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1915 - 1926: K Class

K Class submarines were the most bizarre and ill-fated submarines of the First World War period. Their conception, in the spring of 1915, arose from the demand for a submarine that could accompany the Grand Fleet at speeds of up to 24 knots.

A 1913 Admiralty design was adopted and, given the outline particulars, form and general arrangements, Vickers were requested to proceed with the detailed drawings.

The first-of-class K3 was laid down by His Majesty the King in May 1915 and was completed at Vickers within 15 months of being ordered. As a result of her trials, additional fans were fitted in the turbine room to combat the very high temperature generated by the steam turbines.

Of the 17 of the class, six were built at Vickers, each at an estimated cost of £340000. Originally 28 K Class submarines were ordered, but of these several were later cancelled, K18 to K21 were redesigned and became the M Class and K26 was an experimental submarine, built in an attempt to overcome the defects of the earlier K boats.

At the time, they were not only the largest submarines in the world, but also the fastest - their phenomenal speed being attained from 10 500 shp oil-fired steam turbines. In addition to the steam turbines, the class had an auxiliary diesel generator for charging the batteries and powering the electric motors.

The pioneer vessels of the K Class had a flush deck with a slight sheer forward but, because of a tendency to dive into head seas, later boats were redesigned to overcome this alarming habit and were fitted with large clipper bows and buoyancy tanks.


Arrangement of boilers & fold down funnels

In order to allow this change, the armament and torpedo tubes were rearranged - the guns were removed to the superstructure and, where fitted, twin 18-inch deck tubes for use on the surface at night were removed.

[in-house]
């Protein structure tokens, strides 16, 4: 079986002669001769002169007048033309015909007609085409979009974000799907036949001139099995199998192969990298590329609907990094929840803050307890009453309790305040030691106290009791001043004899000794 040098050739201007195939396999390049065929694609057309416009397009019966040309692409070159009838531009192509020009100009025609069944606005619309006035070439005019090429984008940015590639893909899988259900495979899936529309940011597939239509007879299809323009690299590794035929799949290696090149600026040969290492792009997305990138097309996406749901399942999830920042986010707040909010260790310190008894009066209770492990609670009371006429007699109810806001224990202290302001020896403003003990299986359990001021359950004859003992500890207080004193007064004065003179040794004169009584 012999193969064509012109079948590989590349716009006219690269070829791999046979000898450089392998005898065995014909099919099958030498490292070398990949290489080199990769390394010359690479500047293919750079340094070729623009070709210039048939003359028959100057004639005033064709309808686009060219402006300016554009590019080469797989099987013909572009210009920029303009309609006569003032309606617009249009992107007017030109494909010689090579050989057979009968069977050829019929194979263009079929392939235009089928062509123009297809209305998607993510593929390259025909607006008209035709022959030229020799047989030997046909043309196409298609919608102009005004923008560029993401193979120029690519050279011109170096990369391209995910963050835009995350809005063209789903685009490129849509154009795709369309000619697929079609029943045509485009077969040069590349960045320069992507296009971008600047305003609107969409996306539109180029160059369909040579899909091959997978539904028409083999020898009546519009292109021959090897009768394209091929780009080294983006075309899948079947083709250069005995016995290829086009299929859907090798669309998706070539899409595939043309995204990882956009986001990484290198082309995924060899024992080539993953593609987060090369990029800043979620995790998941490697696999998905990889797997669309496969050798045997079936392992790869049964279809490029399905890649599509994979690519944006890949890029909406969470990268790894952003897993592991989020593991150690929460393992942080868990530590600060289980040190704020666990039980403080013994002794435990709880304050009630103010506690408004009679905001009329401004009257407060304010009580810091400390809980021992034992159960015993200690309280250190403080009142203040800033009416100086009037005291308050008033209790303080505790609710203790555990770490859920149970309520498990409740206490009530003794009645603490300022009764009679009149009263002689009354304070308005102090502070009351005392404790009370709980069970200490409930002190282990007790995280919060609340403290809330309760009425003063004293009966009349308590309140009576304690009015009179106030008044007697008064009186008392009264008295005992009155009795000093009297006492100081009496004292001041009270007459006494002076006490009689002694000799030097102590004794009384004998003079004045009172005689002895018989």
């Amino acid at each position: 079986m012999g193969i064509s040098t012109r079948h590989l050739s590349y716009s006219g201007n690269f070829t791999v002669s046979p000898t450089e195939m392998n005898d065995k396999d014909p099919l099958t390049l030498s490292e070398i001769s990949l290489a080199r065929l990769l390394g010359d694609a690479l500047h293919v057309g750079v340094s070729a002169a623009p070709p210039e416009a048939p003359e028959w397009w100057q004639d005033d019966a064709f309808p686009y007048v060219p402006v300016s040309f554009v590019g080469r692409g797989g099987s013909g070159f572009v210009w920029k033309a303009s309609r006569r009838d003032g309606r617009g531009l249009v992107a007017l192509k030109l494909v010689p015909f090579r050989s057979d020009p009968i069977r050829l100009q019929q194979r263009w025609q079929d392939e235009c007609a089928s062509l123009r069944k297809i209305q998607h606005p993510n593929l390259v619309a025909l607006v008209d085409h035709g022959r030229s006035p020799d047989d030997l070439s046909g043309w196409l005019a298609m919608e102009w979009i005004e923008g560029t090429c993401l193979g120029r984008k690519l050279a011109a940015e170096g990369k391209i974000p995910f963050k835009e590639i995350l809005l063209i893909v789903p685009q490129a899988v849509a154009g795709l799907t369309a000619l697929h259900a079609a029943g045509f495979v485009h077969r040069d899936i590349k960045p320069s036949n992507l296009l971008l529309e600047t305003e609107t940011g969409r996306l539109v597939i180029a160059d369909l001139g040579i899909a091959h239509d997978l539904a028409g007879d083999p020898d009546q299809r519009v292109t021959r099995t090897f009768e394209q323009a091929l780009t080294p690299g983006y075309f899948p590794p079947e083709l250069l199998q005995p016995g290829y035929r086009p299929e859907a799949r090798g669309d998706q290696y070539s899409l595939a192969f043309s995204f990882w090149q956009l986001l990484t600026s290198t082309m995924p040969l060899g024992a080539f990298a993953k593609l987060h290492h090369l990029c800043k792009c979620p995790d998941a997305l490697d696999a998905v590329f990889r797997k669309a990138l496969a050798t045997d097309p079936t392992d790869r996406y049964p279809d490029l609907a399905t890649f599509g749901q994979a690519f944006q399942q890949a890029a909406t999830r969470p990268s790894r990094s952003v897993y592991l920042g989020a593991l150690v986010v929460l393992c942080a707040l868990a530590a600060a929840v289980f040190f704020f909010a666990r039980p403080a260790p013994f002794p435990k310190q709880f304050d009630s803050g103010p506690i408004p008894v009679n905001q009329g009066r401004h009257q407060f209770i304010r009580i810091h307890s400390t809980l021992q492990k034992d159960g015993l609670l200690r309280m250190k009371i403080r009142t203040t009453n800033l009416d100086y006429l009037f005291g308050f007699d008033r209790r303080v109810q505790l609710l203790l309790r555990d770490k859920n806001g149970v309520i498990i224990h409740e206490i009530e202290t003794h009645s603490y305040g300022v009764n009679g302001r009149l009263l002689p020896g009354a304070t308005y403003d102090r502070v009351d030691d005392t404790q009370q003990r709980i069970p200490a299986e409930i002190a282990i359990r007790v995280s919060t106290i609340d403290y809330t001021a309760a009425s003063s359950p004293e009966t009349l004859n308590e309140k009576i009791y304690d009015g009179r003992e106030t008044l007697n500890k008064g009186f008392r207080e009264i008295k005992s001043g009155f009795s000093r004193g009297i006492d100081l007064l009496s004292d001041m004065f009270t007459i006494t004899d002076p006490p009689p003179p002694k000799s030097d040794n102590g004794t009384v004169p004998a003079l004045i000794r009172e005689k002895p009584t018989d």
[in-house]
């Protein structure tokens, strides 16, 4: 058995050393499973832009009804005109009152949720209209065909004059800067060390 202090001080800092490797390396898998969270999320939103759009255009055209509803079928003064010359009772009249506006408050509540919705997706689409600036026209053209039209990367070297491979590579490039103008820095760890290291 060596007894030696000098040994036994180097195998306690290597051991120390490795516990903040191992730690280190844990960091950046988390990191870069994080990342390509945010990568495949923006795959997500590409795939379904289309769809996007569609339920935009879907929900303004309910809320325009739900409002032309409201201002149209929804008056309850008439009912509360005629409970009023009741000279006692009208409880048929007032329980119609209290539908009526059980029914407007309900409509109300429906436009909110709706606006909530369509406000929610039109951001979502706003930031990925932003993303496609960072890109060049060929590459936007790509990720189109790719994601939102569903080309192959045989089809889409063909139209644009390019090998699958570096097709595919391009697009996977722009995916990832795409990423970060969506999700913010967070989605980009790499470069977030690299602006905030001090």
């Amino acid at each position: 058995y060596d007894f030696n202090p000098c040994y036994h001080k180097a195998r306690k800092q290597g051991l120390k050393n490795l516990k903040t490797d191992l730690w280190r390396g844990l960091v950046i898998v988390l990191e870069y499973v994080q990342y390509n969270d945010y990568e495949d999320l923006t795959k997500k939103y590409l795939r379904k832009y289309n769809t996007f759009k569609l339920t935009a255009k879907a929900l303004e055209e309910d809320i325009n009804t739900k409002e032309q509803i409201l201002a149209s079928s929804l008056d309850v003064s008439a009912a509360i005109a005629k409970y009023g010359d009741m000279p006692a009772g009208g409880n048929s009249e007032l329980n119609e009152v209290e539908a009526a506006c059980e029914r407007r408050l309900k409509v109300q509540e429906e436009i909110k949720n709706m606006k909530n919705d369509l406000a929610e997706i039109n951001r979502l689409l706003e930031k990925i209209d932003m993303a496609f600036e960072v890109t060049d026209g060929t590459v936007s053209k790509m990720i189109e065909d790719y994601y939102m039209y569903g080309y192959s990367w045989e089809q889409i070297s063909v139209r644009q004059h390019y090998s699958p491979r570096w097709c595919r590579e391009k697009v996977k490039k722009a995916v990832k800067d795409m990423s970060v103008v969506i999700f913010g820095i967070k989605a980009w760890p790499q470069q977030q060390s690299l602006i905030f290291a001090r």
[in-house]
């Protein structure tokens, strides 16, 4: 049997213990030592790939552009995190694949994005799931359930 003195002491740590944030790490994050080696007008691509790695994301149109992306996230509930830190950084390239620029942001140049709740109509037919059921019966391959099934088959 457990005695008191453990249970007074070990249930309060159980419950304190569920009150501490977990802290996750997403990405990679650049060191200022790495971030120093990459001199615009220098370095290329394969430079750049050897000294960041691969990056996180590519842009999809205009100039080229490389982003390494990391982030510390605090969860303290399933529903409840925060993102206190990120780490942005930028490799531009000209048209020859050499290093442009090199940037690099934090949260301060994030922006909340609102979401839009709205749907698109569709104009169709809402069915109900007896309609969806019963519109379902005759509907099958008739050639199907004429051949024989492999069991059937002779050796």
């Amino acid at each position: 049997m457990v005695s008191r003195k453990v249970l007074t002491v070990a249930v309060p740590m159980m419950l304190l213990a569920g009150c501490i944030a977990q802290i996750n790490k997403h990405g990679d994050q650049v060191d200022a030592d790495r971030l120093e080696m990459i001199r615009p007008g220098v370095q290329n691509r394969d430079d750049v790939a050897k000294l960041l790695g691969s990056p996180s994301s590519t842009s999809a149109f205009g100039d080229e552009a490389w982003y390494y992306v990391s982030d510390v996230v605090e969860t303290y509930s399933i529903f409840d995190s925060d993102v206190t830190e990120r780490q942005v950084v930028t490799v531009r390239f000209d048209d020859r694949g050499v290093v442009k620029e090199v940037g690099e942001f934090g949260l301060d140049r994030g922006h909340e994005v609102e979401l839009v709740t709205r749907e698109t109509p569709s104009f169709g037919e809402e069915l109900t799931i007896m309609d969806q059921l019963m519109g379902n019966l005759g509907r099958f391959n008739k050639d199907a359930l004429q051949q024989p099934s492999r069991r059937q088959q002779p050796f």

The outline of the K boats was broken by two small funnels, which were hinged to fold down into a watertight well. The large air-intakes for the two oil-fired boilers also required watertight seals.

In the concise words of a contemporary submariner, the K Class had 'too many damned holes', and a minor obstruction or wire rope was sufficient to jam a vent open just as the submarine was ready to dive. An added disadvantage was that the highly ingenious design of the class was so complex that it was vulnerable to small defects.

K Class submarines could submerge faster than any previous steam submarines, but the delay was still impossibly long. Although the specified time to close down and secure the boiler room, funnel, etc. was only 30 seconds, the class still took about five minutes to dive. Once submerged, the class could dive to a depth of 200 feet.

The K boats, being high-speed Fleet submarines, were fitted with a deckhouse built over and around the conning tower, forming, in fact, a fully-enclosed bridge and giving, for the first time in Royal Navy submarines, protection to bridge personnel other than by canvas screens.


Although embarrassing for the shipbuilder, this rare photograph gives a good impression of the size, and a seldom seen view of a K Class Submarine.

K Class submarines began to enter service in 1916, but because of their role with the Fleet they were unduly exposed to the risk of collision and a chapter of accidents befell the class. The worst accident occurred on the night of 31st January 1918 when ten K boats were operating with battle cruisers on a night exercise off May Island.

During the night, the helm in K14 jammed to starboard and she swung round and collided with K22, which was actually the K13 renamed after she had drowned most of her crew on her maiden voyage. The two boats locked together and in a series of collisions K4 was sunk by K6 (losing all hands), and K7 was sunk by HMS Fearless (also losing all hands). Four other submarines were damaged. This incident added further to the suspicion of a hoodoo on the class, because just two months earlier K1 had been sunk by the gunfire of HMS Blonde off the Danish coast.

These disasters finally sealed the fate of the K Class submarines and most were taken out of service at the end of the war.

The class never had an opportunity to prove themselves as Fleet submarines only six of the 17 boats built were in commission for six years or more, and the maximum time in service was nine years. However, experience gained from the K Class led to the building of the experimental submarine K26.


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1915 - 1929: J Class1916 - 1945: L Class